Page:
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Amazon Web Services' CloudHSM is not your mother's cloud security tool. And that's a good thing if you need the highest possible level of security and compliance in the cloud. CloudHSM is the first Amazon service to offer companies complete control of their most sensitive cloud data while in the public cloud.
"The question is: How risk-averse are you?" asked Pete Lindstrom, research director for security products for IDC. "[CloudHSM] is a way to tie things distributed across an architecture, and even up in the cloud, to something that's physical that's backed by a physical Hardware Security Module [HSM]."
But it's certainly not for everyone. "[CloudHSM] is a big security shotgun and most people just need a pistol," said Carl Brooks, a research analyst at 451.
Fewer than 1% of Amazon's customers fall in that category of those who need CloudHSM, said Rich Morrow, a cloud computing consultant who specializes in AWS. "For those who do need it, though, if it isn't there then they walk away."
Creating tangible trust
The technology behind CloudHSM is complex, but the premise is simple. Users have private access to dedicated hardware inside AWS data centers. This is a revolutionary idea given how a public cloud can feel -- and operate -- like a shared space, even if that shared space offers security.
Typically, an AWS customer sends encrypted data to the cloud, and then AWS encrypts it again. More security-conscious customers can take advantage of the new Amazon Key Management System, which lets them create and control encryption keys and store them on hardened HSMs.
Customers can choose from a wide array of AWS and third-party security offerings to take it a step further.
Carl Brooksresearch analyst at 451
Amazon offers a high level of physical security -- locked data centers, background checks on employees, limits on which Amazon employees have access to certain types of data. For the vast majority of companies, this is more security in the cloud than they'll need. In fact, AWS is widely seen as offering the strongest security in the public cloud today.
But for a certain category of customers, this isn't secure enough. Before CloudHSM, "there was mutual trust in this scenario," said Brooks. "But the reality is, if AWS has encrypted your data, they can unencrypt it too. And that's where it can get tricky."
Customers who are legally or contractually required to maintain sole possession of encryption keys are unable to use the AWS Key Management Service because, in theory, AWS could gain access to the data.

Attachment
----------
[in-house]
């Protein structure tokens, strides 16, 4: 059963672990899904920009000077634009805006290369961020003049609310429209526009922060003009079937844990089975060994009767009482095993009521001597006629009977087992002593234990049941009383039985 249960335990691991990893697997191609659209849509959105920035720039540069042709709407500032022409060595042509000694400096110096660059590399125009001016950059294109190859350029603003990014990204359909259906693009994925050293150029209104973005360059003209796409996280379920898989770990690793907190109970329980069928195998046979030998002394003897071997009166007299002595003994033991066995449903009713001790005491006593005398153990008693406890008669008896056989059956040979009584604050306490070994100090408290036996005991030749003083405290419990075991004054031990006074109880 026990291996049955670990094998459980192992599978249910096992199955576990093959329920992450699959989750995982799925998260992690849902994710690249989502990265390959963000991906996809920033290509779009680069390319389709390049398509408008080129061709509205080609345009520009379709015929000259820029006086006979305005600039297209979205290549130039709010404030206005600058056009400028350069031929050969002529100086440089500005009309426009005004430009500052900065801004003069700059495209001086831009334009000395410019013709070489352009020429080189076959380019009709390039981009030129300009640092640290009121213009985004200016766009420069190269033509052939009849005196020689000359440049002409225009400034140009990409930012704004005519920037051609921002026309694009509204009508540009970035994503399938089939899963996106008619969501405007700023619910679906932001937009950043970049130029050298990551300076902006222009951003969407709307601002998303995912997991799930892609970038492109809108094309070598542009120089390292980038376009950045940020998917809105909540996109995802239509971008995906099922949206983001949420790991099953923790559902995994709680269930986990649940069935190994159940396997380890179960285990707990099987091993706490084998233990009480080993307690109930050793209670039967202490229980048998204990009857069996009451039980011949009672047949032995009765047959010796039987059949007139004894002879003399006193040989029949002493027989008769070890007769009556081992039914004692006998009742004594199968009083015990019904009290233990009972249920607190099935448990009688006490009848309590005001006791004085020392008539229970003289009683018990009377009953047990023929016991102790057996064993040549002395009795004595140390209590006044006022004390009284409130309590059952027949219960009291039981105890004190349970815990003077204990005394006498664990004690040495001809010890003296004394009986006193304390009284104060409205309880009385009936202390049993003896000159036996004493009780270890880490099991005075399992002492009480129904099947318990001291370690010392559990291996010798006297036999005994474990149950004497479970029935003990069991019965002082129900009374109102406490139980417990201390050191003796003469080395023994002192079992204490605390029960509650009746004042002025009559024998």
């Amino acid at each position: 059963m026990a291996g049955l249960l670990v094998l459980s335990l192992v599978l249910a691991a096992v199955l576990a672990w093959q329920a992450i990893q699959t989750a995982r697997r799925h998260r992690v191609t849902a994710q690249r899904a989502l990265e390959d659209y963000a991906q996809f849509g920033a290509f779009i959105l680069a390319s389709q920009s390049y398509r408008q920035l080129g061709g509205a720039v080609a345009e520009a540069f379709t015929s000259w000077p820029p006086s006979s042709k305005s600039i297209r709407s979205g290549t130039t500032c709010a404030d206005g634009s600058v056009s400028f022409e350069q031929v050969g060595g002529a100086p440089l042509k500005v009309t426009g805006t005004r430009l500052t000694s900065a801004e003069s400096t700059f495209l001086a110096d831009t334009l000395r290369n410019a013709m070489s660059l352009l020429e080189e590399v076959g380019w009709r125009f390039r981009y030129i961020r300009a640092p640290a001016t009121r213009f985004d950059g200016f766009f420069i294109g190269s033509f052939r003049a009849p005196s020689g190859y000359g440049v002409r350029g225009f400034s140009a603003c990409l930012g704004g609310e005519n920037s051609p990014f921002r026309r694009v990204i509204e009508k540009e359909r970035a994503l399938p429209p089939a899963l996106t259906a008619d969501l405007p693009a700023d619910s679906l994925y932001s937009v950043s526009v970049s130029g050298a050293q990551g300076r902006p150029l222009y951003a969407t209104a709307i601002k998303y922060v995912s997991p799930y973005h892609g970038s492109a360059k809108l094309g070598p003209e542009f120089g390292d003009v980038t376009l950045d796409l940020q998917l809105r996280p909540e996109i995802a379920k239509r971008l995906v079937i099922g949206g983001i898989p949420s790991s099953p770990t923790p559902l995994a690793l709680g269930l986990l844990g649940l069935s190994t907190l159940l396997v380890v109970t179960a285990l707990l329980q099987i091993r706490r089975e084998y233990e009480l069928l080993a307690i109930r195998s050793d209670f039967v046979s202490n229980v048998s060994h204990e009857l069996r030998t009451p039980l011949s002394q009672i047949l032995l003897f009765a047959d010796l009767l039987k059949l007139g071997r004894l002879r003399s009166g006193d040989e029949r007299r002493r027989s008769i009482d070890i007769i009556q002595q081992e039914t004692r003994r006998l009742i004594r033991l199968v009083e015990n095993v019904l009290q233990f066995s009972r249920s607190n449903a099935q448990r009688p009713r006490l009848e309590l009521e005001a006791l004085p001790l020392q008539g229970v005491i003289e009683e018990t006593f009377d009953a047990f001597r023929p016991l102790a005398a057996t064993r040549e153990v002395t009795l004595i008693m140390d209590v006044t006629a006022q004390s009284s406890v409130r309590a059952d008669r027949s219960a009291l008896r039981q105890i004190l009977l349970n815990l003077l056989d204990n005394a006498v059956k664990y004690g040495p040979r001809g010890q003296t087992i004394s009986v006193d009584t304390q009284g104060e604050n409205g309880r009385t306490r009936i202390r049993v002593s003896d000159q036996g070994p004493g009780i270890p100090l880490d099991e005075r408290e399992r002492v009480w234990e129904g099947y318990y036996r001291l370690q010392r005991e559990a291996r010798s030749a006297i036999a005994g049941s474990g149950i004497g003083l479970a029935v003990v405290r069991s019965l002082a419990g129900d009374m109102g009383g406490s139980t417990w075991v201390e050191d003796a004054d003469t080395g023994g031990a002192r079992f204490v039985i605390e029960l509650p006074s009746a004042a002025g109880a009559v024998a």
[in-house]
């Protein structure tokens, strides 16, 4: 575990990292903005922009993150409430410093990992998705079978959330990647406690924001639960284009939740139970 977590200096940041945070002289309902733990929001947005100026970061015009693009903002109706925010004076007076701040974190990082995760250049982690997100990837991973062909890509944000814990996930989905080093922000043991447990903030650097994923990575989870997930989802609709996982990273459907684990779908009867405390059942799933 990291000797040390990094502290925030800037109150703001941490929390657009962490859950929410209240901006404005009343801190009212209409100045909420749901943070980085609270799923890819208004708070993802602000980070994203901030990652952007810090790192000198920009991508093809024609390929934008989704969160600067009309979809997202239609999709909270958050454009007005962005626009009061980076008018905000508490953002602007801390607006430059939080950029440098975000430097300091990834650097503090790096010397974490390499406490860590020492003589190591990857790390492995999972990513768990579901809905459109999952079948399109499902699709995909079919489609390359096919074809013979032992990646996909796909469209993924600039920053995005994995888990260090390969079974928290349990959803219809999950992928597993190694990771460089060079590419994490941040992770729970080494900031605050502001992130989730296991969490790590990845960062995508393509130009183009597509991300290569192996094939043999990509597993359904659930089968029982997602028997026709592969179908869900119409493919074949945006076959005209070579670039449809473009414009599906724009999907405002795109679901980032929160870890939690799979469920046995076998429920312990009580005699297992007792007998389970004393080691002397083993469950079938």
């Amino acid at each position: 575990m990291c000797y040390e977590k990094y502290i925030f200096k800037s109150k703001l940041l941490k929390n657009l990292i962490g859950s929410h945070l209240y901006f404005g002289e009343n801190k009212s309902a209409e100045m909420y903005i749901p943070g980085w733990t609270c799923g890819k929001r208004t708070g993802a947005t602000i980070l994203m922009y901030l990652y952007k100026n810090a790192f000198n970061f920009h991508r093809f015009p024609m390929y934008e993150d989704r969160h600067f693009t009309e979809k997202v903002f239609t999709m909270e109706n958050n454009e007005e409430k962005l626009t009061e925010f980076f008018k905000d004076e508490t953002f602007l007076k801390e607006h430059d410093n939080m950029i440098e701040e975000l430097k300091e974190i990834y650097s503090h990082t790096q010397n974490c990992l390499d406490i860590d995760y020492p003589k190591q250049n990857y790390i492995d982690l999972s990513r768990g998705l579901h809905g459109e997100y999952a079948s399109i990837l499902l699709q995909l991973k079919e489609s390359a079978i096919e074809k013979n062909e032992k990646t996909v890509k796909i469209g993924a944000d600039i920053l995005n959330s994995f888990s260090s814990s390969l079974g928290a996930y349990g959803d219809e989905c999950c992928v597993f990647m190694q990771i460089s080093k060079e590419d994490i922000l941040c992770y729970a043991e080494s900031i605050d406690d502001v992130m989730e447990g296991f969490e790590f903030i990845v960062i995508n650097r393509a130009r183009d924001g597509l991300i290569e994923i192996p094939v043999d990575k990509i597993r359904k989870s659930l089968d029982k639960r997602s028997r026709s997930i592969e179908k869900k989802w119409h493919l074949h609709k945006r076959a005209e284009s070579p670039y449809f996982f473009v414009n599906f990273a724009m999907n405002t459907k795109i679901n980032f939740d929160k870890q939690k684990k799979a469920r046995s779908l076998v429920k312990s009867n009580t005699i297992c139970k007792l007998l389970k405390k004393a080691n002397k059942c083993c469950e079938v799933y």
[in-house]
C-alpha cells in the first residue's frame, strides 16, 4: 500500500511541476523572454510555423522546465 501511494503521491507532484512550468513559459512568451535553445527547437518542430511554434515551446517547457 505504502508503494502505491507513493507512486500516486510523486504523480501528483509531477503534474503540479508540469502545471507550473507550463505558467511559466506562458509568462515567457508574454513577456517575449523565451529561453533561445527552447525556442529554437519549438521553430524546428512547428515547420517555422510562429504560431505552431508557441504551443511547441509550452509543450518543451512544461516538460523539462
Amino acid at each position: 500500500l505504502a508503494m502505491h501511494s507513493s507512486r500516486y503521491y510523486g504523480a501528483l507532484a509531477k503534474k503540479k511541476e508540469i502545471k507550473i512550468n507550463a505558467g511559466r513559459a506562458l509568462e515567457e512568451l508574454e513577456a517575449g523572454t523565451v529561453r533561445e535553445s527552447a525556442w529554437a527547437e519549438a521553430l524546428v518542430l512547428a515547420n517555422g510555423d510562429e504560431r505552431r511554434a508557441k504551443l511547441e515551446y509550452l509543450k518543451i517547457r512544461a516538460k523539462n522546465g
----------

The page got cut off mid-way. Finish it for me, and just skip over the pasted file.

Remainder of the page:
"The question is: How can you create the strongest roots of trust?" Lindstrom asked. "These companies really need to separate out the key management from the actual content and encrypt all the steps to make sure a malicious hacker can't get access to the data. This is a surprisingly simple issue with surprisingly complex solutions, at least when it comes to the cloud."
With the existing AWS Key Management System, customers can create and store encrypted keys, but misplaced keys and other security hiccups can occur if customers are inattentive. With CloudHSM, security-sensitive customers can encrypt a master key that can encrypt other, lower level keys; those keys, in turn, can unlock bulk data. The master key is stored on the HSM (think Fort Knox) and only the customer has access to it. This is the highest level of security available today, according to Amazon published reports; it requires the creation of fewer keys, thus limiting the potential risk.
To get started, customers can set up CloudHSM instances within their virtual private clouds with their own IP addresses. CloudHSM can also work with compatible on-premises HSMs to further secure key encryption. AWS takes care of the hardware, but has no access to encryption keys.
Prior to this, customers who couldn't get the level of necessary security in the cloud were forced into piecemeal options; secure information remained in on-premises data centers while other processes went to the cloud. Performance suffered, and often so did the bottom line.
The price of security
A free trial of CloudHSM is available in some cases, with an upfront fee of $5,000 per instance and monthly fees averaging $1,373 (in the U.S.), according to AWS estimates. But, for most, CloudHSM is not without cost.
Amazon created the high-end service based on demand from customers like Netflix. And it was a big change for a company that's always been fairly hands-on.
"This represents the first time AWS has deviated from its '100% we do everything ourselves' mantra," said Brooks. "This is a significant ice-breaker for AWS and is absolutely crucial for enterprise deals."
In some cases, customers just need to see security as something they can touch.
"There is just no substitute for having a hardware module-based security system," Morrow said.
And while other leading public clouds offer high-level security services, none of them are "out of the box" like CloudHSM. "With other public clouds, it's more flexible, sort of a 'we'll work with you to purchase your own HSM,'" said Brooks. "Others don't have this turnkey, built-in solution."
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